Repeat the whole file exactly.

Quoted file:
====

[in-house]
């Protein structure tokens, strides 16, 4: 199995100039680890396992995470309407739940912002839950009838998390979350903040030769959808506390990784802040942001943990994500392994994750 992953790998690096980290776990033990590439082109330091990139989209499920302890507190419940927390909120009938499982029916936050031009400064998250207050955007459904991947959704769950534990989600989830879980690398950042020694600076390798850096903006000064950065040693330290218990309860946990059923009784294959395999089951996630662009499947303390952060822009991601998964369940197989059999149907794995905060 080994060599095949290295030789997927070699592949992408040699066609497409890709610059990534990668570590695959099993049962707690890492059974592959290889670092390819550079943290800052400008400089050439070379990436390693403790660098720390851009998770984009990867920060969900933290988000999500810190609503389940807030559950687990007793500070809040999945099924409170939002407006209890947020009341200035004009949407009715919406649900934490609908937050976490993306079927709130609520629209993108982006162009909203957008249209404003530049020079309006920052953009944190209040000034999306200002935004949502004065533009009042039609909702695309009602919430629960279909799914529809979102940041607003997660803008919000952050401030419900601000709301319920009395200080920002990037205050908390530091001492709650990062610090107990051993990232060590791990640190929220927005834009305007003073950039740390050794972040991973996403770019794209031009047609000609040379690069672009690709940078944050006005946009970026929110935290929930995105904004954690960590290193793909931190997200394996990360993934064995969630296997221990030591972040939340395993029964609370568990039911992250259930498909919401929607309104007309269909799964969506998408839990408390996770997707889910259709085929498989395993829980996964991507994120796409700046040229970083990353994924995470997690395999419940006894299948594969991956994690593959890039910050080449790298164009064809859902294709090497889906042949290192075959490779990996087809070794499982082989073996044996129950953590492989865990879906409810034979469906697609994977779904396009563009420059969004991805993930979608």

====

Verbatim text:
[in-house]
């Protein structure tokens, strides 16, 4: 199995100039680890396992995470309407739940912002839950009838998390979350903040030769959808506390990784802040942001943990994500392994994750 992953790998690096980290776990033990590439082109330091990139989209499920302890507190419940927390909120009938499982029916936050031009400064998250207050955007459904991947959704769950534990989600989830879980690398950042020694600076390798850096903006000064950065040693330290218990309860946990059923009784294959395999089951996630662009499947303390952060822009991601998964369940197989059999149907794995905060 080994060599095949290295030789997927070699592949992408040699066609497409890709610059990534990668570590695959099993049962707690890492059974592959290889670092390819550079943290800052400008400089050439070379990436390693403790660098720390851009998770984009990867920060969900933290988000999500810190609503389940807030559950687990007793500070809040999945099924409170939002407006209890947020009341200035004009949407009715919406649900934490609908937050976490993306079927709130609520629209993108982006162009909203957008249209404003530049020079309006920052953009944190209040000034999306200002935004949502004065533009009042039609909702695309009602919430629960279909799914529809979102940041607003997660803008919000952050401030419900601000709301319920009395200080920002990037205050908390530091001492709650990062610090107990051993990232060590791990640190929220927005834009305007003073950039740390050794972040991973996403770019794209031009047609000609040379690069672009690709940078944050006005946009970026929110935290929930995105904004954690960590290193793909931190997200394996990360993934064995969630296997221990030591972040939340395993029964609370568990039911992250259930498909919401929607309104007309269909799964969506998408839990408390996770997707889910259709085929498989395993829980996964991507994120796409700046040229970083990353994924995470997690395999419940006894299948594969991956994690593959890039910050080449790298164009064809859902294709090497889906042949290192075959490779990996087809070794499982082989073996044996129950953590492989865990879906409810034979469906697609994977779904396009563009420059969004991805993930979608």